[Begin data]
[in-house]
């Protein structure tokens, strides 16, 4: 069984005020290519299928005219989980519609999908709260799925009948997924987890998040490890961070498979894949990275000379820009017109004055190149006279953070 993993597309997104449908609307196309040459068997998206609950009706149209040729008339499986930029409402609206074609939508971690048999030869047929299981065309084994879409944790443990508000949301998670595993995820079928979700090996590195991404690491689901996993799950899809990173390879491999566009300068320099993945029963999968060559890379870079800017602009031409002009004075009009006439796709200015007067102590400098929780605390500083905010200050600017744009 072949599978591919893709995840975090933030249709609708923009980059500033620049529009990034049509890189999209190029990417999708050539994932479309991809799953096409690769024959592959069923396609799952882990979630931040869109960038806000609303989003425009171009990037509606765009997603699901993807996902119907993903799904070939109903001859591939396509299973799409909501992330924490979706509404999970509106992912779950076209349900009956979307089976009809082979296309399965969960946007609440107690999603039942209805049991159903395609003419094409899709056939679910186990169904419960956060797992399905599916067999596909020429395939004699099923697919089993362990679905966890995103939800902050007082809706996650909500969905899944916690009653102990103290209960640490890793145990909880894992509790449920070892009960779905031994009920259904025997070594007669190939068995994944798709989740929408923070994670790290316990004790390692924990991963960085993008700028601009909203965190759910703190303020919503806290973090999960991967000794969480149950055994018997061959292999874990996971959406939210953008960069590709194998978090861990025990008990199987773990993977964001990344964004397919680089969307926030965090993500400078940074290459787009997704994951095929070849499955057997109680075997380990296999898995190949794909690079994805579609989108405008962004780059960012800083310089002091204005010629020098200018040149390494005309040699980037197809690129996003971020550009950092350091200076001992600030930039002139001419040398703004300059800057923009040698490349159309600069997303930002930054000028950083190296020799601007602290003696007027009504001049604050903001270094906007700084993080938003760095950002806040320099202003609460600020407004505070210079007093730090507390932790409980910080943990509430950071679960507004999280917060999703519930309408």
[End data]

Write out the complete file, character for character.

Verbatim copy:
[in-house]
């Protein structure tokens, strides 16, 4: 069984005020290519299928005219989980519609999908709260799925009948997924987890998040490890961070498979894949990275000379820009017109004055190149006279953070 993993597309997104449908609307196309040459068997998206609950009706149209040729008339499986930029409402609206074609939508971690048999030869047929299981065309084994879409944790443990508000949301998670595993995820079928979700090996590195991404690491689901996993799950899809990173390879491999566009300068320099993945029963999968060559890379870079800017602009031409002009004075009009006439796709200015007067102590400098929780605390500083905010200050600017744009 072949599978591919893709995840975090933030249709609708923009980059500033620049529009990034049509890189999209190029990417999708050539994932479309991809799953096409690769024959592959069923396609799952882990979630931040869109960038806000609303989003425009171009990037509606765009997603699901993807996902119907993903799904070939109903001859591939396509299973799409909501992330924490979706509404999970509106992912779950076209349900009956979307089976009809082979296309399965969960946007609440107690999603039942209805049991159903395609003419094409899709056939679910186990169904419960956060797992399905599916067999596909020429395939004699099923697919089993362990679905966890995103939800902050007082809706996650909500969905899944916690009653102990103290209960640490890793145990909880894992509790449920070892009960779905031994009920259904025997070594007669190939068995994944798709989740929408923070994670790290316990004790390692924990991963960085993008700028601009909203965190759910703190303020919503806290973090999960991967000794969480149950055994018997061959292999874990996971959406939210953008960069590709194998978090861990025990008990199987773990993977964001990344964004397919680089969307926030965090993500400078940074290459787009997704994951095929070849499955057997109680075997380990296999898995190949794909690079994805579609989108405008962004780059960012800083310089002091204005010629020098200018040149390494005309040699980037197809690129996003971020550009950092350091200076001992600030930039002139001419040398703004300059800057923009040698490349159309600069997303930002930054000028950083190296020799601007602290003696007027009504001049604050903001270094906007700084993080938003760095950002806040320099202003609460600020407004505070210079007093730090507390932790409980910080943990509430950071679960507004999280917060999703519930309408």